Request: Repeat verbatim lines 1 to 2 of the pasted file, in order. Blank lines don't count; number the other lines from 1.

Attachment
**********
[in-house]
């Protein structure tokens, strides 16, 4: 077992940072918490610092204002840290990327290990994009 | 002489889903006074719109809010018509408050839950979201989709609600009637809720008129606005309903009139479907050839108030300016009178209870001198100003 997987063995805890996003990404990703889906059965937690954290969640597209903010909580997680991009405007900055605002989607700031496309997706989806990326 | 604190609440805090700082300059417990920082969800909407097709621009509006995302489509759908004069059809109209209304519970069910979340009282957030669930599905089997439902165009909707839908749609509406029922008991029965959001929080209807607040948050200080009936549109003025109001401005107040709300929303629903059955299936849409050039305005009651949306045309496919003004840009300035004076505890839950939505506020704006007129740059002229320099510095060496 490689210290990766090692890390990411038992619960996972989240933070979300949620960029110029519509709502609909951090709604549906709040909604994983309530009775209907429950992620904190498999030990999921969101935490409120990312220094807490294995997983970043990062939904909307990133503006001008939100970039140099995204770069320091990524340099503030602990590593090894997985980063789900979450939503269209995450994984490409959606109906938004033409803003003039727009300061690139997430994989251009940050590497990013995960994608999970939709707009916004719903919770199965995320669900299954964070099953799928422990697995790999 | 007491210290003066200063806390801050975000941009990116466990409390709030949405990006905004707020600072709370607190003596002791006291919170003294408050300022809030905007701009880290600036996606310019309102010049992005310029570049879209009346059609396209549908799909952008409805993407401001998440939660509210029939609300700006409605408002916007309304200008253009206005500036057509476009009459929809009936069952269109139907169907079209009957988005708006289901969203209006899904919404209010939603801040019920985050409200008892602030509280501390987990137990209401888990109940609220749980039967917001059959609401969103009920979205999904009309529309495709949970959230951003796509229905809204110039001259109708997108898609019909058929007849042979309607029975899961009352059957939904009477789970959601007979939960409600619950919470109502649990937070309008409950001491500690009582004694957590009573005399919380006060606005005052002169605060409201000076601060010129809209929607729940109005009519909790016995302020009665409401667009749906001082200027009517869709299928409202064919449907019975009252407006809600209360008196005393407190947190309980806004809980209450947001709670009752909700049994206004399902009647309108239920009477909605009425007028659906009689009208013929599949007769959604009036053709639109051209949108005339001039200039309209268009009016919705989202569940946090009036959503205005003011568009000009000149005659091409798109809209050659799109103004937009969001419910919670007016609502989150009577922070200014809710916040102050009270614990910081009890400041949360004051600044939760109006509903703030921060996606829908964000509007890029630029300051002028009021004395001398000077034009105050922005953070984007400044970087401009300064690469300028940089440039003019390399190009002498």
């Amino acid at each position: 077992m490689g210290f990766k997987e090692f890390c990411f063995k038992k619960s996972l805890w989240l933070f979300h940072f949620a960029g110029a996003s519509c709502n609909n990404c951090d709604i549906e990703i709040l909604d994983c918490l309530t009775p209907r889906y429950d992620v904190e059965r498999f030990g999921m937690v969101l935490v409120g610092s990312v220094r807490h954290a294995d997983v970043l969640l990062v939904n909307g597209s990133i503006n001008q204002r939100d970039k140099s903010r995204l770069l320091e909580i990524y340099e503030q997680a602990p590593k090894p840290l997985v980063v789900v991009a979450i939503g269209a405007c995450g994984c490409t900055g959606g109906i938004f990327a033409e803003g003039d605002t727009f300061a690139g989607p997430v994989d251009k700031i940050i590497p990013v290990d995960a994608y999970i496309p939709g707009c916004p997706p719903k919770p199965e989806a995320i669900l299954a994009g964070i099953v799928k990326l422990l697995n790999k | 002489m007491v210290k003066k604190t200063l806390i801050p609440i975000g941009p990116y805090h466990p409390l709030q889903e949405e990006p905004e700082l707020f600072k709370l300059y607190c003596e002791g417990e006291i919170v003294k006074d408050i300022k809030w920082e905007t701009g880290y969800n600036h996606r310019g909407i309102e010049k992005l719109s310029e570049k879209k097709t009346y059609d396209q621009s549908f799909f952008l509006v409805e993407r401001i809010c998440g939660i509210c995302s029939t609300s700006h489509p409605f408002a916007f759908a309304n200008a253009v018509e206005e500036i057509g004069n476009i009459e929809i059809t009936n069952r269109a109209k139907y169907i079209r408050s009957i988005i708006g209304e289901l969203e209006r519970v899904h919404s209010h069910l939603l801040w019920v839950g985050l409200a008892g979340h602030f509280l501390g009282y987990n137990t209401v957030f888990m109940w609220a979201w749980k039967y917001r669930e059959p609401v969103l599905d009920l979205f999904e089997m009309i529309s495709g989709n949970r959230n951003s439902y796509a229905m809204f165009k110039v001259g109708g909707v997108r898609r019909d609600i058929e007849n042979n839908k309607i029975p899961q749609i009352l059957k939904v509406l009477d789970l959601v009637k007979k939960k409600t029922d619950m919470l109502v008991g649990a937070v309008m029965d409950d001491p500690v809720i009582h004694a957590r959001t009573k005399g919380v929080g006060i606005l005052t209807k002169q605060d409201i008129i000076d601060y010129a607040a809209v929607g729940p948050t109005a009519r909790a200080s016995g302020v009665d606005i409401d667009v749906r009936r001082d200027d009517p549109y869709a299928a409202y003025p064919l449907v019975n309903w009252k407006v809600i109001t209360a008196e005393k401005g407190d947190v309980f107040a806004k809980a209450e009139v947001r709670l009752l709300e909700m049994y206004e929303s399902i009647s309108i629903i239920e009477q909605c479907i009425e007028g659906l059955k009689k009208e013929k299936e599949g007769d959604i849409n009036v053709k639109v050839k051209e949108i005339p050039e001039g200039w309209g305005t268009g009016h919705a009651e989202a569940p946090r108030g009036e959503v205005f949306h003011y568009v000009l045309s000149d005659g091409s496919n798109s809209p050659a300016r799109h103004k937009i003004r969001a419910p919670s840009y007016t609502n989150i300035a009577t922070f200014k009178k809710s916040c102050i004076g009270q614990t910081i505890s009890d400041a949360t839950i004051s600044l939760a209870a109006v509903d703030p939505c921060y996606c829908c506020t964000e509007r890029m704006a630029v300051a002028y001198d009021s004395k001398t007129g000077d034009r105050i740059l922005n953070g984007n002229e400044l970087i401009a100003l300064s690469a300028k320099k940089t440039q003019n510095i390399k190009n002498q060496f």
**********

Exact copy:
[in-house]
């Protein structure tokens, strides 16, 4: 077992940072918490610092204002840290990327290990994009 | 002489889903006074719109809010018509408050839950979201989709609600009637809720008129606005309903009139479907050839108030300016009178209870001198100003 997987063995805890996003990404990703889906059965937690954290969640597209903010909580997680991009405007900055605002989607700031496309997706989806990326 | 604190609440805090700082300059417990920082969800909407097709621009509006995302489509759908004069059809109209209304519970069910979340009282957030669930599905089997439902165009909707839908749609509406029922008991029965959001929080209807607040948050200080009936549109003025109001401005107040709300929303629903059955299936849409050039305005009651949306045309496919003004840009300035004076505890839950939505506020704006007129740059002229320099510095060496 490689210290990766090692890390990411038992619960996972989240933070979300949620960029110029519509709502609909951090709604549906709040909604994983309530009775209907429950992620904190498999030990999921969101935490409120990312220094807490294995997983970043990062939904909307990133503006001008939100970039140099995204770069320091990524340099503030602990590593090894997985980063789900979450939503269209995450994984490409959606109906938004033409803003003039727009300061690139997430994989251009940050590497990013995960994608999970939709707009916004719903919770199965995320669900299954964070099953799928422990697995790999 | 007491210290003066200063806390801050975000941009990116466990409390709030949405990006905004707020600072709370607190003596002791006291919170003294408050300022809030905007701009880290600036996606310019309102010049992005310029570049879209009346059609396209549908799909952008409805993407401001998440939660509210029939609300700006409605408002916007309304200008253009206005500036057509476009009459929809009936069952269109139907169907079209009957988005708006289901969203209006899904919404209010939603801040019920985050409200008892602030509280501390987990137990209401888990109940609220749980039967917001059959609401969103009920979205999904009309529309495709949970959230951003796509229905809204110039001259109708997108898609019909058929007849042979309607029975899961009352059957939904009477789970959601007979939960409600619950919470109502649990937070309008409950001491500690009582004694957590009573005399919380006060606005005052002169605060409201000076601060010129809209929607729940109005009519909790016995302020009665409401667009749906001082200027009517869709299928409202064919449907019975009252407006809600209360008196005393407190947190309980806004809980209450947001709670009752909700049994206004399902009647309108239920009477909605009425007028659906009689009208013929599949007769959604009036053709639109051209949108005339001039200039309209268009009016919705989202569940946090009036959503205005003011568009000009000149005659091409798109809209050659799109103004937009969001419910919670007016609502989150009577922070200014809710916040102050009270614990910081009890400041949360004051600044939760109006509903703030921060996606829908964000509007890029630029300051002028009021004395001398000077034009105050922005953070984007400044970087401009300064690469300028940089440039003019390399190009002498």